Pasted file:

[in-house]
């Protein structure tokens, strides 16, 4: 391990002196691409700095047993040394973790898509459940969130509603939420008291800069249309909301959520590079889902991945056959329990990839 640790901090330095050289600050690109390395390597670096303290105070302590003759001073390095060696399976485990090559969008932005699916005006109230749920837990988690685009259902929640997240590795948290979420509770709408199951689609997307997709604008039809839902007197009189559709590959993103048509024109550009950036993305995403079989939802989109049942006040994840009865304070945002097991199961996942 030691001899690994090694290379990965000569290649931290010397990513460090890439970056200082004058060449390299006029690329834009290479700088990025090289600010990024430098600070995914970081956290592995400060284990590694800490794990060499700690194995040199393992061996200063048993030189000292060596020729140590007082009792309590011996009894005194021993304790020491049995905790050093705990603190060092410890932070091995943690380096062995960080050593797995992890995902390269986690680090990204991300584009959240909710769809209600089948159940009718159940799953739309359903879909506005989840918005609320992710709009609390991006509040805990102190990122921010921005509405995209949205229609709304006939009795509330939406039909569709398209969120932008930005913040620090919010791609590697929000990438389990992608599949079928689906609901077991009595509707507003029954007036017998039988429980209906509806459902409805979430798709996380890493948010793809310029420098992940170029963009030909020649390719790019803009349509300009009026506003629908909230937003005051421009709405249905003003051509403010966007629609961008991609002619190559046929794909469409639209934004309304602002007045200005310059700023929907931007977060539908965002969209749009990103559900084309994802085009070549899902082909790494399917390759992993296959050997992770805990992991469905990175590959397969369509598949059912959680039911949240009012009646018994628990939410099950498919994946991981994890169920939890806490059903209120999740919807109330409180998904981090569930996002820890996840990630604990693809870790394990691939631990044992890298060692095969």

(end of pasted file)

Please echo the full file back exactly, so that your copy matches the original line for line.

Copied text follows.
[in-house]
């Protein structure tokens, strides 16, 4: 391990002196691409700095047993040394973790898509459940969130509603939420008291800069249309909301959520590079889902991945056959329990990839 640790901090330095050289600050690109390395390597670096303290105070302590003759001073390095060696399976485990090559969008932005699916005006109230749920837990988690685009259902929640997240590795948290979420509770709408199951689609997307997709604008039809839902007197009189559709590959993103048509024109550009950036993305995403079989939802989109049942006040994840009865304070945002097991199961996942 030691001899690994090694290379990965000569290649931290010397990513460090890439970056200082004058060449390299006029690329834009290479700088990025090289600010990024430098600070995914970081956290592995400060284990590694800490794990060499700690194995040199393992061996200063048993030189000292060596020729140590007082009792309590011996009894005194021993304790020491049995905790050093705990603190060092410890932070091995943690380096062995960080050593797995992890995902390269986690680090990204991300584009959240909710769809209600089948159940009718159940799953739309359903879909506005989840918005609320992710709009609390991006509040805990102190990122921010921005509405995209949205229609709304006939009795509330939406039909569709398209969120932008930005913040620090919010791609590697929000990438389990992608599949079928689906609901077991009595509707507003029954007036017998039988429980209906509806459902409805979430798709996380890493948010793809310029420098992940170029963009030909020649390719790019803009349509300009009026506003629908909230937003005051421009709405249905003003051509403010966007629609961008991609002619190559046929794909469409639209934004309304602002007045200005310059700023929907931007977060539908965002969209749009990103559900084309994802085009070549899902082909790494399917390759992993296959050997992770805990992991469905990175590959397969369509598949059912959680039911949240009012009646018994628990939410099950498919994946991981994890169920939890806490059903209120999740919807109330409180998904981090569930996002820890996840990630604990693809870790394990691939631990044992890298060692095969």